Daru, the schoolteacher in a remote area of Algeria, is torn between duty and what he believes is the right thing to do when he is suddenly forced in the middle of a situation he does not expect.
He must escort an Arabic prisoner to the nearest town. It is not that Daru has much sympathy for the man; in fact, he does not, and actually finds himself disliking the Arab for disrupting so many lives. "Daru felt a sudden wrath against the man, against all men with their rotten spite, their tireless hates, their blood lust." Unfortunately, Daru loves his homeland, and cannot bear to think of leaving, despite the chaos that is raging around him between France and the Algerian natives. I believe that Daru makes the right choice in letting the prisoner choose his own fate. Daru has reasons to believe that his safety might be jeopardised, since there is a war going on and he doesn’t really know the Arab to well. Also, Daru could be avoiding his responsibility to take the Arab to Tinguit, perhaps out of personal weakness, perhaps because he doesn't want the fate of another man to rest, even partially, on his shoulders.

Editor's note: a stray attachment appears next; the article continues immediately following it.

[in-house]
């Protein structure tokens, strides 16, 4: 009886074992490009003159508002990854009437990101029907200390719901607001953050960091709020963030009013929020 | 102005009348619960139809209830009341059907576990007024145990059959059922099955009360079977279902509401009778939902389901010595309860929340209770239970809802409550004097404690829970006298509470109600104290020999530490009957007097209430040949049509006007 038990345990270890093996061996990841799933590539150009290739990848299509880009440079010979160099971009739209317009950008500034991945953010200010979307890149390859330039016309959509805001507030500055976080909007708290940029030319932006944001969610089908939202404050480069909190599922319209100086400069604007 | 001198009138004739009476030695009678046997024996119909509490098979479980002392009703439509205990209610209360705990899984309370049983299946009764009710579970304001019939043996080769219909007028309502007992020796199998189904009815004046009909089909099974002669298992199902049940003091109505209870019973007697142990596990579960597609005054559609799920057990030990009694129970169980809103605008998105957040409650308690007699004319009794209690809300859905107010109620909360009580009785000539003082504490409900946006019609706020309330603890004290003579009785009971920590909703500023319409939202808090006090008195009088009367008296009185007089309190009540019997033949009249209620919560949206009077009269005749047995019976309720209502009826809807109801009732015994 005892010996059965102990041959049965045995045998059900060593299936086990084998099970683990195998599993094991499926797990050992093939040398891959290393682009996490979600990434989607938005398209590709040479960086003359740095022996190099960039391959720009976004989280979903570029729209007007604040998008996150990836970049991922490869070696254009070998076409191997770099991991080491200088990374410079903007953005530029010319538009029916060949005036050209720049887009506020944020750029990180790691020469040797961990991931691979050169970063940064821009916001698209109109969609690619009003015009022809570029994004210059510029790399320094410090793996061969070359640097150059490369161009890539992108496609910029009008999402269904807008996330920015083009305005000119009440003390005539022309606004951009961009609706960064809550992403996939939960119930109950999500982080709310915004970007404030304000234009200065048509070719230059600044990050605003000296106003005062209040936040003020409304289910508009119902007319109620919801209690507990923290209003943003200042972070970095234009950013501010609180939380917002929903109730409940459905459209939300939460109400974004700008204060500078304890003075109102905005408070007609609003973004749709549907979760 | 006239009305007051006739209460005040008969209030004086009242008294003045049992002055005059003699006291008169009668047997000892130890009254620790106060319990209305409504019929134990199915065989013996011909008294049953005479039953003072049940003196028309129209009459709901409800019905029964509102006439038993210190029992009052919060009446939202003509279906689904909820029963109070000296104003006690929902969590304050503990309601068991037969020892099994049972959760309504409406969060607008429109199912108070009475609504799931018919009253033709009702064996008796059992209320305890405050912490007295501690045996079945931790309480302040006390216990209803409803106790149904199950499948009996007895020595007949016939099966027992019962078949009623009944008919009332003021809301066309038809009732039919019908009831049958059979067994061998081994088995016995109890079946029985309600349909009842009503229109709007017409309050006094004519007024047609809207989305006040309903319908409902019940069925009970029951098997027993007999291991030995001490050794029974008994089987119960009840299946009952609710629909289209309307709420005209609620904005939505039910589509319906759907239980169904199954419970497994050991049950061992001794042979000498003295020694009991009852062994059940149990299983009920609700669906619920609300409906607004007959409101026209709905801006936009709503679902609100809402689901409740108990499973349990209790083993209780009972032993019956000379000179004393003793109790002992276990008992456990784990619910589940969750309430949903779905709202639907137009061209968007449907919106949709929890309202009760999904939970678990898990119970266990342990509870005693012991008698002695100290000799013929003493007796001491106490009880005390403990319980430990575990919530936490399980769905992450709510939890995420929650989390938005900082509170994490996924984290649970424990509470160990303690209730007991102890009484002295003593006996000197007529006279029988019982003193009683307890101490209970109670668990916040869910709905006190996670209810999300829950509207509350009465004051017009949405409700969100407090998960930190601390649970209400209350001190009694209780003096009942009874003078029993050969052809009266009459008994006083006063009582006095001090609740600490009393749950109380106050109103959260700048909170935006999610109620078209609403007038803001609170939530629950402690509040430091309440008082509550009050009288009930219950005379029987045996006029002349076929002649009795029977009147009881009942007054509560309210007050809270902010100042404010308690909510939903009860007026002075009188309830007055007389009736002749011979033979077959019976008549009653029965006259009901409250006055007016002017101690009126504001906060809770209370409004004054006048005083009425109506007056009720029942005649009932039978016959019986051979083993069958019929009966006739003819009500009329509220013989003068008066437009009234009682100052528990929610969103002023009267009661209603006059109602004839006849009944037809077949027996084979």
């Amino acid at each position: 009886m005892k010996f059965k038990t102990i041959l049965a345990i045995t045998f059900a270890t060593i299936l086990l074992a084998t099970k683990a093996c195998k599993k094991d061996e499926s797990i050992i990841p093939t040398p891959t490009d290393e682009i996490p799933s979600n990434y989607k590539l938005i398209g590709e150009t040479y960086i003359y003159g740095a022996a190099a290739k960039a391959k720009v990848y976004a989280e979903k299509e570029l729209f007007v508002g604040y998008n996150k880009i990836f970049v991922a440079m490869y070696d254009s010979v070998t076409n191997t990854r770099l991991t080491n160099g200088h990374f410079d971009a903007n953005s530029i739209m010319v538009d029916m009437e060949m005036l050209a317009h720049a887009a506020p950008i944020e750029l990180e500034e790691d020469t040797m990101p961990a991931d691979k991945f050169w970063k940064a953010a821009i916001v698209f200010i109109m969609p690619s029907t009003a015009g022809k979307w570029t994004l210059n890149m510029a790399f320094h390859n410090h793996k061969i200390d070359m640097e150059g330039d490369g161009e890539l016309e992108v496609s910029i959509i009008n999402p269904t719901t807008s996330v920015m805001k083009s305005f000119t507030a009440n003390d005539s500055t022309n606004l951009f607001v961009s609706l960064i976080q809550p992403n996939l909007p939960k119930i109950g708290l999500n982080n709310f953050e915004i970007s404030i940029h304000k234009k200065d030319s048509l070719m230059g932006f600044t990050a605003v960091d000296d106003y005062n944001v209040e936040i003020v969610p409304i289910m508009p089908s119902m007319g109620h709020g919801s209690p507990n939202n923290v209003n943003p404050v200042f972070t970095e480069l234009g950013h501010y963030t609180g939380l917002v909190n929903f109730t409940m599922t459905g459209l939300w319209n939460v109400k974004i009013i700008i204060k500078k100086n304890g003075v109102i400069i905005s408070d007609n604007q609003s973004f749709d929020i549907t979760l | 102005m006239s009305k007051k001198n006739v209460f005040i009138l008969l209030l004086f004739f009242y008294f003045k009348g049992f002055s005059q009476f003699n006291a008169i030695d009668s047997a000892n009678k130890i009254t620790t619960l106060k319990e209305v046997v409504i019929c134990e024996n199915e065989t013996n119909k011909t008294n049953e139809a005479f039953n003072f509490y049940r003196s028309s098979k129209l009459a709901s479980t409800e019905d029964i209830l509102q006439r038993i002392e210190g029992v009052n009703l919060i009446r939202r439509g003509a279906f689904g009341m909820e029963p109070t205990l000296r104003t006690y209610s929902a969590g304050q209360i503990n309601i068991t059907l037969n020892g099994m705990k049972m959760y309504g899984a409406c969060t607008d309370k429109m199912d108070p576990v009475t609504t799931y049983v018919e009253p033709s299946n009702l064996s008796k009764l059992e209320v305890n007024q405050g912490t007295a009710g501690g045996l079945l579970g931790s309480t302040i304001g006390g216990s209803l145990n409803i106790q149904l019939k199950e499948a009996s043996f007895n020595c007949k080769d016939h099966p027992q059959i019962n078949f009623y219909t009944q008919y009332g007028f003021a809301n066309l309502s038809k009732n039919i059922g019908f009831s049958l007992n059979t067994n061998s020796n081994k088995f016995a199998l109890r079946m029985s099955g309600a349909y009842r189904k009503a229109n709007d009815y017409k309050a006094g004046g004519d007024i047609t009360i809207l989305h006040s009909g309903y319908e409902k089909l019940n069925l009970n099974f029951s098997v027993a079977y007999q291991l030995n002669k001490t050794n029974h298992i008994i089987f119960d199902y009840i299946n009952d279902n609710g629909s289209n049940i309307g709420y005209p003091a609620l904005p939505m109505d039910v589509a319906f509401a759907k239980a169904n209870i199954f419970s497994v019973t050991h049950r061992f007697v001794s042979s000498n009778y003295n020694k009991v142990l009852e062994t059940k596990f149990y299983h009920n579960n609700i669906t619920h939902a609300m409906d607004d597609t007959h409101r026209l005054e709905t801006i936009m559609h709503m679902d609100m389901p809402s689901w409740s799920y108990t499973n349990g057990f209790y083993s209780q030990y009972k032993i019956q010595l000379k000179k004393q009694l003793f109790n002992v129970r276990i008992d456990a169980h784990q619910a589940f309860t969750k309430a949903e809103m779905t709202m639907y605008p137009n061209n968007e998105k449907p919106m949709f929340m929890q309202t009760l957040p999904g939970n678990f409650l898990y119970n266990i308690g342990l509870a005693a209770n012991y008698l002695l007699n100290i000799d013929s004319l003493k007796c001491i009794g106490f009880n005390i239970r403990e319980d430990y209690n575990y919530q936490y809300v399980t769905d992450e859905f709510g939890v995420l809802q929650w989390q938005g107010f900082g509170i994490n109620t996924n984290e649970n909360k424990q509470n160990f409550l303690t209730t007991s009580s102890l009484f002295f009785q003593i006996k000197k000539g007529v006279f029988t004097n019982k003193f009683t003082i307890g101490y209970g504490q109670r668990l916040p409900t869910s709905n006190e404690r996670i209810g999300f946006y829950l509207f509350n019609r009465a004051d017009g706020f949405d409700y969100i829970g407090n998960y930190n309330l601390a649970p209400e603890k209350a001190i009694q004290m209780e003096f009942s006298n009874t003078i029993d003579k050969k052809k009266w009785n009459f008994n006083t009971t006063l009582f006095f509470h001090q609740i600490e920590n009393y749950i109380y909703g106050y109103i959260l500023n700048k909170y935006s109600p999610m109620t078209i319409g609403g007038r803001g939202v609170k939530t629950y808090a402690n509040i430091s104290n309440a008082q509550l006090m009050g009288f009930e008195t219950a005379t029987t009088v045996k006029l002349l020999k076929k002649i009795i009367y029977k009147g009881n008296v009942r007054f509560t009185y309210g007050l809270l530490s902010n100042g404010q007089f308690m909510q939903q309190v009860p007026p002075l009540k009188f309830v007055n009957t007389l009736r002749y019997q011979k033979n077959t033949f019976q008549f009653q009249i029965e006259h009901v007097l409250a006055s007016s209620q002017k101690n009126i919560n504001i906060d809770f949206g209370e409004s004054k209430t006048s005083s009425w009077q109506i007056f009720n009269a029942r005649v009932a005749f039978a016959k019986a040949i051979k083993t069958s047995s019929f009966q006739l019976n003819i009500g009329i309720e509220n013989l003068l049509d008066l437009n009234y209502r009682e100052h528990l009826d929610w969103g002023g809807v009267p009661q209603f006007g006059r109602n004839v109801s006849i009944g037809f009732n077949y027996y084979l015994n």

This represents Daru as an existentialist. He sees that his decisions are affected by what society expects. In this case its to escort the Arab to a prison in a near by town. Society expects Daru to see the Arab as a criminal and take him to jail to fulfil his sentence for his crime. As an existentialist, Daru believes that the Arab should be able to make his own choice.Daru’s feelings seem to change.
He is intrigued by the individual and shows compassion while offering the Arab food and drink. Daru's choice begins to.